Farming in Puerto Rico is hard. Our farmers and fisherfolks, most of which are 50 or older, have to compete with cheap imports. They often do not have access to local markets, and the government does not facilitate them support to go through the bureaucracy the government itself imposes. Additionally, most of our farmers and fisherfolks are small-scale producers. They sell their products independently, through farmers’ markets, within their communities, and through small businesses. Though the curfew imposed by the governor of Puerto Rico does not apply to big producers, and wholesalers like supermarkets, it applies to street sellers, placeros, farmers’ markets, and other alternative venues. That negatively impacts farmers and fisherfolks.

The Secretary of Agriculture said this week that family markets will be canceled―an initiative that allow farmers to sell in municipal plazas to participants of the Nutritional Assistance Program―, and that he anticipates losses in local production. Furthermore, the media has reported improper police interventions with farmers (regarding the curfew), and with businesses important for farmers and fisherfolks’ to sell their products (e.g. restaurants). Yes, social distancing is crucial to decrease the spread of the coronavirus. But, did the governor took into account how the curfew would impact our farmers and fisherfolks? Was it considered how limiting local production would impact our food security, given our high dependence on imports?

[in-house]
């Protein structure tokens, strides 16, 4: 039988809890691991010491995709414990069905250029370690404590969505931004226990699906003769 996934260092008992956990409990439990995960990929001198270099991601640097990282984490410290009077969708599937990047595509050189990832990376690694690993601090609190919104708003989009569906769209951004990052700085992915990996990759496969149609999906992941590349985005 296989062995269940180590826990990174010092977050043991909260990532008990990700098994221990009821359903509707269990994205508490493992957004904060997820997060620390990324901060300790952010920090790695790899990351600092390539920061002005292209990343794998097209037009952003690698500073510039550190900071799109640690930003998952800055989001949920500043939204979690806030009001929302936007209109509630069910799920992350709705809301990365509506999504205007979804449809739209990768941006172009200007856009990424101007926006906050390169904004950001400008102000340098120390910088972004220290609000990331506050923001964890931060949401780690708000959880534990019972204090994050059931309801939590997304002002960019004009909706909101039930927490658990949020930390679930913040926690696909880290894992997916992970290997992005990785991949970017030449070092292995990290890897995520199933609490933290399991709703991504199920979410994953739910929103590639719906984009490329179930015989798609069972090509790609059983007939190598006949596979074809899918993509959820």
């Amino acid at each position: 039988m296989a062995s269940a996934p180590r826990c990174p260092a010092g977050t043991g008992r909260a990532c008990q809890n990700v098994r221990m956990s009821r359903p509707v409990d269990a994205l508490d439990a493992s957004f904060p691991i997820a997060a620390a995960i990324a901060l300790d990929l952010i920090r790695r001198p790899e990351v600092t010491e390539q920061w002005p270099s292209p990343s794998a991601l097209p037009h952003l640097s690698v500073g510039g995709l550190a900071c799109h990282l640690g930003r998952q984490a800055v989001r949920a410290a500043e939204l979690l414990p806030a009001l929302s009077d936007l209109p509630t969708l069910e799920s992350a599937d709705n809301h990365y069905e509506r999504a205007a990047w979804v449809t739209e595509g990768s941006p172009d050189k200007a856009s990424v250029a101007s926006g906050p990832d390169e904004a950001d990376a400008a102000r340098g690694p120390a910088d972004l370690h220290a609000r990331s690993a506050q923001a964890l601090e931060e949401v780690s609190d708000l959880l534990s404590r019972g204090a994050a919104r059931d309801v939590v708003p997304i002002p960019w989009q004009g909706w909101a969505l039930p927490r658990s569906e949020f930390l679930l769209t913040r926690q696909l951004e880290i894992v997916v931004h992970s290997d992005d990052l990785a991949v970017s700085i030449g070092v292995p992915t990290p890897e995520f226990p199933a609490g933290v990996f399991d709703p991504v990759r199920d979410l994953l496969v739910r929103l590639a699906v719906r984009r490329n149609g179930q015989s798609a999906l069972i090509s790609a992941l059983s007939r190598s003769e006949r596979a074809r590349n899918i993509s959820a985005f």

As long as we continue to depend on supply chains that we cannot control due to the Jones Act and other federal and local measures, nor do we carry out policies that give political agency to our farmers and fisherfolks, our food system will not be prepared to feed us. We do not have the required food sovereignty to build a new food system that provide us the food security we deserve as islanders. If something the past disasters have taught us, through the political and bureaucratic pitfalls that our farmers and fisherfolks faced, is that we cannot reduce the vulnerability of our food system to a “production issue”. May this pandemic make us more aware of the importance of developing food sovereignty to feed ourselves.

VEPART featured on UNH Extension “Over-Informed on IPM” Podcast

VEPART featured on UNH Extension “Over-Informed on IPM” Podcast

The episode, called “PAR for Leek Moth” highlights our core team members, Vic Izzo (ALC Education Coordinator) and Scott Lewins (ALC Extension Coordinator), and their leek moth research project under the VEPART (Vermont Entomology and Participatory Action Research Team) umbrella. They detail issues the leek moth pest poses for farmers in the Northeast, control methods including Trichogramma wasps, the PAR (participatory action research) approach they take when working with farmers, and much more! Check it out here.

ALC hosts agricultural policy panel